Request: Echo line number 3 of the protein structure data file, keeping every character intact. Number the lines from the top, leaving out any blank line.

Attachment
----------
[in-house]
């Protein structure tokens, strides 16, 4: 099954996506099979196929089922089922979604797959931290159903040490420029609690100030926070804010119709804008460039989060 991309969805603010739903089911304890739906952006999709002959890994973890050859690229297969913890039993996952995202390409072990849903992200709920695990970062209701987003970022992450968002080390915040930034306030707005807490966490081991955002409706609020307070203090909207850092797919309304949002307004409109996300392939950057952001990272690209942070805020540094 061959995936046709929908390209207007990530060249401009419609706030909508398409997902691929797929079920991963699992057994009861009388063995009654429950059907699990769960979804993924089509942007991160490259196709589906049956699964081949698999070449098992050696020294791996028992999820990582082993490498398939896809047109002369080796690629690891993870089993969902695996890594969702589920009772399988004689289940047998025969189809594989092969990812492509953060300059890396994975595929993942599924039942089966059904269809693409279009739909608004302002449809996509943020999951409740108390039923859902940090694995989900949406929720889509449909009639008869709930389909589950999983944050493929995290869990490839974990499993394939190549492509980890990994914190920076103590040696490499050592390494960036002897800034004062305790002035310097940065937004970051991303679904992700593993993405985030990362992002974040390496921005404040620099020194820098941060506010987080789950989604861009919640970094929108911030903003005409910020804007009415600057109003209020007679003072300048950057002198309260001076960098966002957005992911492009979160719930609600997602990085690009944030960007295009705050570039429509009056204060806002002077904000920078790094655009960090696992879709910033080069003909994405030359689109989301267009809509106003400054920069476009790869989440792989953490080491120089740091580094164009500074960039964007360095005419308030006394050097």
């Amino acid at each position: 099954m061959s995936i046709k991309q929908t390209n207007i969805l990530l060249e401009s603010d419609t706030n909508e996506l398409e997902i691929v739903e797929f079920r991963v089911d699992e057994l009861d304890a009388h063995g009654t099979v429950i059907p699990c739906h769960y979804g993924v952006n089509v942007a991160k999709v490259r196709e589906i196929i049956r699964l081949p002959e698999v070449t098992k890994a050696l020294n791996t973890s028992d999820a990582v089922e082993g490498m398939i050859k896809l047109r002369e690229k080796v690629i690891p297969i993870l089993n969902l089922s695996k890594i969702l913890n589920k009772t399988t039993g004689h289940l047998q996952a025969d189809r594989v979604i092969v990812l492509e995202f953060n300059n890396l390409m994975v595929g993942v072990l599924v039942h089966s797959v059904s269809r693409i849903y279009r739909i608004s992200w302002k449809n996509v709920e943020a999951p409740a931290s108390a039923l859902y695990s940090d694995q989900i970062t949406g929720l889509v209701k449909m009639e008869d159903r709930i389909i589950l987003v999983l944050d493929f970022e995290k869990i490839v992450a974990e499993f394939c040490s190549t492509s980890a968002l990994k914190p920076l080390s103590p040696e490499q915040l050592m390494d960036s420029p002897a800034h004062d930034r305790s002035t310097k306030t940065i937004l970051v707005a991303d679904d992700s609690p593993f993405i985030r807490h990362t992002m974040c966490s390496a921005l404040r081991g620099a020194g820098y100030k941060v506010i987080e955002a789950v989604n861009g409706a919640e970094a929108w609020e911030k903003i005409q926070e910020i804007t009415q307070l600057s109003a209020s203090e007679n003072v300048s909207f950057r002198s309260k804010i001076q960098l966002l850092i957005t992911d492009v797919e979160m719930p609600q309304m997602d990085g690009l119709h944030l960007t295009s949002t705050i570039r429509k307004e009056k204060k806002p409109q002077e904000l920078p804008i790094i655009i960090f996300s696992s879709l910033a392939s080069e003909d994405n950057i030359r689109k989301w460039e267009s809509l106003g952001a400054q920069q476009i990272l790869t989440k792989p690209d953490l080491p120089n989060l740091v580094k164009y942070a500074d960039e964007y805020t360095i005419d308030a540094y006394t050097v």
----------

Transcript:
């Amino acid at each position: 099954m061959s995936i046709k991309q929908t390209n207007i969805l990530l060249e401009s603010d419609t706030n909508e996506l398409e997902i691929v739903e797929f079920r991963v089911d699992e057994l009861d304890a009388h063995g009654t099979v429950i059907p699990c739906h769960y979804g993924v952006n089509v942007a991160k999709v490259r196709e589906i196929i049956r699964l081949p002959e698999v070449t098992k890994a050696l020294n791996t973890s028992d999820a990582v089922e082993g490498m398939i050859k896809l047109r002369e690229k080796v690629i690891p297969i993870l089993n969902l089922s695996k890594i969702l913890n589920k009772t399988t039993g004689h289940l047998q996952a025969d189809r594989v979604i092969v990812l492509e995202f953060n300059n890396l390409m994975v595929g993942v072990l599924v039942h089966s797959v059904s269809r693409i849903y279009r739909i608004s992200w302002k449809n996509v709920e943020a999951p409740a931290s108390a039923l859902y695990s940090d694995q989900i970062t949406g929720l889509v209701k449909m009639e008869d159903r709930i389909i589950l987003v999983l944050d493929f970022e995290k869990i490839v992450a974990e499993f394939c040490s190549t492509s980890a968002l990994k914190p920076l080390s103590p040696e490499q915040l050592m390494d960036s420029p002897a800034h004062d930034r305790s002035t310097k306030t940065i937004l970051v707005a991303d679904d992700s609690p593993f993405i985030r807490h990362t992002m974040c966490s390496a921005l404040r081991g620099a020194g820098y100030k941060v506010i987080e955002a789950v989604n861009g409706a919640e970094a929108w609020e911030k903003i005409q926070e910020i804007t009415q307070l600057s109003a209020s203090e007679n003072v300048s909207f950057r002198s309260k804010i001076q960098l966002l850092i957005t992911d492009v797919e979160m719930p609600q309304m997602d990085g690009l119709h944030l960007t295009s949002t705050i570039r429509k307004e009056k204060k806002p409109q002077e904000l920078p804008i790094i655009i960090f996300s696992s879709l910033a392939s080069e003909d994405n950057i030359r689109k989301w460039e267009s809509l106003g952001a400054q920069q476009i990272l790869t989440k792989p690209d953490l080491p120089n989060l740091v580094k164009y942070a500074d960039e964007y805020t360095i005419d308030a540094y006394t050097v």